Rupert Brooke

1887-1915

'Here lies the servant of God, sub-lieutenant in the English Navy,
who died for the deliverance of Constantinople from the Turks'

 

Rupert Brooke is buried in an olive grove on the Greek Island of Skyros, near Tris Boukes Bay. The grave lies in a remote location, about 50 yards to the left of the road which descends down to the bay. (See map...ref no. 15)
 

Tomb of Rupert Brooke
Photograph by Neil Maybin

While at Cambridge University Brooke moved out of the city and lived at The Old Vicarage in Grantchester. Later, when homesick in Berlin, Brooke recalled his time there and wrote shis acclaimed poem: The Old Vicarage, Grantchester which ends with the famous couplet:

Stands the Church clock at ten to three?
And is there honey still for tea?

In 1913 Brooke suffered a nervous breakdown and in order to convalesce he travelled to America, Canada and the Pacific islands. While in Tahiti he wrote Tiara Tahiti and other poems which are now regarded as some of his finest work.

Rupert Brooke

In 1914 Brooke joined the Royal Navy and took part in the Antwerp expedition.

Brooke died of blood-poisoning on board a hospital ship heading for the Dardanelles and was originally buried by his fellow officers. His body was carried to the olive grove during the night and a simple stone cairn was constructed. A wooden cross bearing the above inscription was erected.

At the end of the First World War, at the instigation of his mother, this grave was replaced by the current tomb. It bears the inscription of his famous war sonnet The Soldier.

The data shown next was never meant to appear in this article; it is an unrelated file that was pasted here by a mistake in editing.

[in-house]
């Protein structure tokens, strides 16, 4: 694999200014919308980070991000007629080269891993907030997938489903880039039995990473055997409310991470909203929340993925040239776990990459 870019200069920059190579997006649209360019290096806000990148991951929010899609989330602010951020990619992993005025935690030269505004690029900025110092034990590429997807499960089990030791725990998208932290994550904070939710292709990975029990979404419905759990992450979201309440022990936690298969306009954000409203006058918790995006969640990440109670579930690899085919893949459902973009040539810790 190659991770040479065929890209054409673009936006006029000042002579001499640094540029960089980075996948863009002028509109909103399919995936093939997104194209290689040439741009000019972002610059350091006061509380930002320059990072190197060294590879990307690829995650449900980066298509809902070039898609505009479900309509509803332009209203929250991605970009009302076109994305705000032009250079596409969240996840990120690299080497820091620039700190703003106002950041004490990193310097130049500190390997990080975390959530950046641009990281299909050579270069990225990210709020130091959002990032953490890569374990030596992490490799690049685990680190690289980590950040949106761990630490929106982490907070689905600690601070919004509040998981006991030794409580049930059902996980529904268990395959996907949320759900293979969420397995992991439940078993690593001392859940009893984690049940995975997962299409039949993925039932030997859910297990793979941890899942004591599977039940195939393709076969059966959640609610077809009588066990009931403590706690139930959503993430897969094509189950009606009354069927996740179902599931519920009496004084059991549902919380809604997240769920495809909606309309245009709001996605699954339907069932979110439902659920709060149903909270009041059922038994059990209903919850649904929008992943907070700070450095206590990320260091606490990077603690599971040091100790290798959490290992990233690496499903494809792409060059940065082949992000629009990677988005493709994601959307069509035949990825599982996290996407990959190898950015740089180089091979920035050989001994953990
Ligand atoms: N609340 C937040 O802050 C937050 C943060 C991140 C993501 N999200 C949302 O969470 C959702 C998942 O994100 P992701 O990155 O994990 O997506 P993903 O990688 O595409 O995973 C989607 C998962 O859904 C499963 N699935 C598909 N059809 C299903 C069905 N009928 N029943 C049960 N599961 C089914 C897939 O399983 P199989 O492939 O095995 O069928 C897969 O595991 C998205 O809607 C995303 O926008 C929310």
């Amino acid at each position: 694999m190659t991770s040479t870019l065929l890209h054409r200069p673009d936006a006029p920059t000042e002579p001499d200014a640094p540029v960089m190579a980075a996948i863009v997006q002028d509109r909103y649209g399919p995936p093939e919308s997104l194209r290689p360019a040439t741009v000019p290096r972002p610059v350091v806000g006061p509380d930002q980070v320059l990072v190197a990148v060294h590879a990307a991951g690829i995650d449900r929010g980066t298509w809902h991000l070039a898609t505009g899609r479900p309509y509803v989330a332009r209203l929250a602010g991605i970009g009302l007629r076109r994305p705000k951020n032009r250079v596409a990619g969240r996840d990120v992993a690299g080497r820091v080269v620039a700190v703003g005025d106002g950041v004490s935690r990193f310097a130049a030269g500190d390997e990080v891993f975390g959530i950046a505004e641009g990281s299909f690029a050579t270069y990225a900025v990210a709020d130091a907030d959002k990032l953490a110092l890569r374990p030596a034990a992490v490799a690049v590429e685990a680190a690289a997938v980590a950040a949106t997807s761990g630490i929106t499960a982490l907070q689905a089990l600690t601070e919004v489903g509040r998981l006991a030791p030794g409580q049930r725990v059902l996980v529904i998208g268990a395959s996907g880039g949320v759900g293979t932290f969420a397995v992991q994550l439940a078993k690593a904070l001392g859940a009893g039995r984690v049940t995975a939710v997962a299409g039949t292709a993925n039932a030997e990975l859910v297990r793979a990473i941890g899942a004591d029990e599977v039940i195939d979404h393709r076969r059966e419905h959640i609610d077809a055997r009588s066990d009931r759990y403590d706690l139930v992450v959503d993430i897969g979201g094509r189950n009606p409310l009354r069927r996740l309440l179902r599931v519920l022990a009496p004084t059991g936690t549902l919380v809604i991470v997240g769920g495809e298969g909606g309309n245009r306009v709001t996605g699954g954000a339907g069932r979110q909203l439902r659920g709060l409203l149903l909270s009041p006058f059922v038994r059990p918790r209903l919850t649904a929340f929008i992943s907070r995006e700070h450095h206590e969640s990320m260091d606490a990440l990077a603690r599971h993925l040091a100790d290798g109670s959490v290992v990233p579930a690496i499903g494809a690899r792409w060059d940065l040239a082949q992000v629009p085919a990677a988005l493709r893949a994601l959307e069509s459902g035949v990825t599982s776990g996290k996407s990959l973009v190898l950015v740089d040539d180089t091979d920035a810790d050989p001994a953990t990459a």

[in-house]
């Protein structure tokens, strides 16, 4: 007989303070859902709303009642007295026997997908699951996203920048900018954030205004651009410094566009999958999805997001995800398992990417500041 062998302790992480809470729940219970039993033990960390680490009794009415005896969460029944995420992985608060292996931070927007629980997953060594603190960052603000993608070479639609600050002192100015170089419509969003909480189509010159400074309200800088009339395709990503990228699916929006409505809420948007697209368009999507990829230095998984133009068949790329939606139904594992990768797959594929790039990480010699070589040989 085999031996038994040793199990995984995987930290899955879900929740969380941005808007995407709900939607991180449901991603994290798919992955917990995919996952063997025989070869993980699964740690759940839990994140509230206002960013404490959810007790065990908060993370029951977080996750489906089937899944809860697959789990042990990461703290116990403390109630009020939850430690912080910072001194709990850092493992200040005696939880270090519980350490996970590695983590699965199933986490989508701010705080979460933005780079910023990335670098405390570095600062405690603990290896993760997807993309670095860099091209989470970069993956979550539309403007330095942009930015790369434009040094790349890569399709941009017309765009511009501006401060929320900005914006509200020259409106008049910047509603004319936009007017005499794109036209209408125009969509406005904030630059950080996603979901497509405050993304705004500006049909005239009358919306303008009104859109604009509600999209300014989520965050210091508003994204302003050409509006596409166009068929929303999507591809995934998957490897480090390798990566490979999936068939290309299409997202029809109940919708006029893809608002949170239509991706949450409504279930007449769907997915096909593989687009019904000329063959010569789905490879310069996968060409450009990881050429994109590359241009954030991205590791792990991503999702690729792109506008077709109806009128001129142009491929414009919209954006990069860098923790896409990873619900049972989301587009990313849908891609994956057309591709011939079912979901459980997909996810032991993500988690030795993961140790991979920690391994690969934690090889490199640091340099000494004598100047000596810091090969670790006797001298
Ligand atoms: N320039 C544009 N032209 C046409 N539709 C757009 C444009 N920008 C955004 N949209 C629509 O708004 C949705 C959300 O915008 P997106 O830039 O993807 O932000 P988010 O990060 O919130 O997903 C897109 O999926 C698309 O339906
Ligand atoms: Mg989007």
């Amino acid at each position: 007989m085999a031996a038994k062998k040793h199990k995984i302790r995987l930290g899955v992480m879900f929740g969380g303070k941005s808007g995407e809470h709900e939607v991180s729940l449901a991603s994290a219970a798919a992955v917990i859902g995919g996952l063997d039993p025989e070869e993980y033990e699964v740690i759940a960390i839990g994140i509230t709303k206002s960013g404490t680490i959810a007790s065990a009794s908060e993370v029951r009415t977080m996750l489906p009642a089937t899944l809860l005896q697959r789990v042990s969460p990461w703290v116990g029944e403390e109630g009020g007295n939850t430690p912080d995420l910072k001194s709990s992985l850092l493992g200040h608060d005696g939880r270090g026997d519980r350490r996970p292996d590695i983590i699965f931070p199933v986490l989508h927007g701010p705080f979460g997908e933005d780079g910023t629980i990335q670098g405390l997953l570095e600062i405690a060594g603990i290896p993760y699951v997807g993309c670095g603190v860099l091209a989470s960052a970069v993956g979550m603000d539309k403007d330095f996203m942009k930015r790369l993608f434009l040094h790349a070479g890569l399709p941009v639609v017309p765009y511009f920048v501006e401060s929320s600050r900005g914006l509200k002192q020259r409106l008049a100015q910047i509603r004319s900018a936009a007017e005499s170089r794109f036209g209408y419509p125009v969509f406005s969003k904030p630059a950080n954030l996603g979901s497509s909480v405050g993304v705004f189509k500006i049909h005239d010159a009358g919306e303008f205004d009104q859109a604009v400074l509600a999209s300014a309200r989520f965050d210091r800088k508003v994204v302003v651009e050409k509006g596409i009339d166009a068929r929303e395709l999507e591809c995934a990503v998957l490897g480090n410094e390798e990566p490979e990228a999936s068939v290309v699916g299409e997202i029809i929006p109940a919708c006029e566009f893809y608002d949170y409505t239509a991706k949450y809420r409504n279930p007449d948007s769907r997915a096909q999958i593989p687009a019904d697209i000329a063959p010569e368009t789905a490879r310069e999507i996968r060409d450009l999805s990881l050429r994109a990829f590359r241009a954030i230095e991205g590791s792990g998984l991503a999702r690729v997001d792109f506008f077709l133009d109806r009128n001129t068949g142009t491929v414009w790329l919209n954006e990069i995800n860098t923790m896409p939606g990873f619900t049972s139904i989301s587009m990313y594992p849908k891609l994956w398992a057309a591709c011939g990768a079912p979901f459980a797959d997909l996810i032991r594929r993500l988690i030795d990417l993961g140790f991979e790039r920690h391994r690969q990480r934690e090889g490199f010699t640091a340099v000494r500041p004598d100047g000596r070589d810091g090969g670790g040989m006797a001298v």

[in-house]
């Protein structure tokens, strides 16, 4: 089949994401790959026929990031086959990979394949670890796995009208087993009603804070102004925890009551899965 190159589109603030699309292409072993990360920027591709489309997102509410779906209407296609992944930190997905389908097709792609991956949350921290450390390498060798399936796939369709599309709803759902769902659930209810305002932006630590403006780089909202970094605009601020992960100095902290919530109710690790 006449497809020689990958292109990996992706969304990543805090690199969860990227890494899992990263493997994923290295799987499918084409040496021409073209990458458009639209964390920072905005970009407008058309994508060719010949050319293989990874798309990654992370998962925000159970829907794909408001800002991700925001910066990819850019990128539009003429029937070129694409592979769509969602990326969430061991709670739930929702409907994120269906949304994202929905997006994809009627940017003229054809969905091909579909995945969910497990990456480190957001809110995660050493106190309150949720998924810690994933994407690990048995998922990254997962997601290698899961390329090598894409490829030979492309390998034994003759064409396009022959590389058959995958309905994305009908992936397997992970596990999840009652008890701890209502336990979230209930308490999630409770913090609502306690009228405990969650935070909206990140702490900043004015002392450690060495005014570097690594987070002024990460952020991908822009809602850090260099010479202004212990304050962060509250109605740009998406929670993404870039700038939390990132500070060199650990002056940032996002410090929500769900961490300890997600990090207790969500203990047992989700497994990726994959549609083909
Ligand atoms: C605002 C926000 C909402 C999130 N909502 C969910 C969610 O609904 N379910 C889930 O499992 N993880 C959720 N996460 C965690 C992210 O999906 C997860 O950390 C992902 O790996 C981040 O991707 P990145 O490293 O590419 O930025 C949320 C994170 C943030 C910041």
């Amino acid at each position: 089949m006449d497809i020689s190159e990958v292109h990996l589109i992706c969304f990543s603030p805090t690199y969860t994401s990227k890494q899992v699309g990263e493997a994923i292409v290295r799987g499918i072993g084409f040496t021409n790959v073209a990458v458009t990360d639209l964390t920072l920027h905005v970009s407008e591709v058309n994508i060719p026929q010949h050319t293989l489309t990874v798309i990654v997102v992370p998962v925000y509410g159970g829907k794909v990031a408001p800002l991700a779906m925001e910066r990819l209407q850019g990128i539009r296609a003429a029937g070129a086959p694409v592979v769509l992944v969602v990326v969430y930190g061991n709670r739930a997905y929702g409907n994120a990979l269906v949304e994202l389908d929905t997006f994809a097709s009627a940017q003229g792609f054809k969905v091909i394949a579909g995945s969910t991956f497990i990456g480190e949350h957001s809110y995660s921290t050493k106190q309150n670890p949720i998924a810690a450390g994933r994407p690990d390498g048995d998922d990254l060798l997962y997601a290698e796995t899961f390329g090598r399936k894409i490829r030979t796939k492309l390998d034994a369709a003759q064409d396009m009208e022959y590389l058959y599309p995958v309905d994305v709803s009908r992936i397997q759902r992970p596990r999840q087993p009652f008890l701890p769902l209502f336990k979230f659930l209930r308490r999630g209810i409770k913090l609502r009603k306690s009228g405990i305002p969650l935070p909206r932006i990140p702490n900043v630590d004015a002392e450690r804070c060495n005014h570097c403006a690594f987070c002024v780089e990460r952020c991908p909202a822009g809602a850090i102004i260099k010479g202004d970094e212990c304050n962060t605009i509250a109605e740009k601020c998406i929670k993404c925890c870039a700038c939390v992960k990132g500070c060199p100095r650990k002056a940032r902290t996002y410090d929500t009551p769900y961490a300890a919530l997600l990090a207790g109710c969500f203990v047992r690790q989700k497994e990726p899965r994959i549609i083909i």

Brooke, often regarded as the 'golden boy' of English poetry, was also a leading member of the Georgian poets.

If I should die, think only this of me:
  That there's some corner of a foreign field
That is for ever England. There shall be
  In that rich earth a richer dust concealed;
A dust whom England bore, shaped, made aware,
  Gave, once, her flowers to love, her ways to roam,
A body of England's, breathing English air,
  Washed by the rivers, blest by suns of home.

And think, this heart, all evil shed away,
  A pulse in the eternal mind, no less
Gives somewhere back the thoughts by England given;
  Her sights and sounds; dreams happy as her day;
And laughter, learnt of friends; and gentleness,
  In hearts at peace, under an English heaven.

Read more of Brooke's poetry

Rupert Brooke on Skyros

Rupert Brooke Society

Click here to buy poetry by Rupert Brooke

 

 


 

 

 
 
 
 

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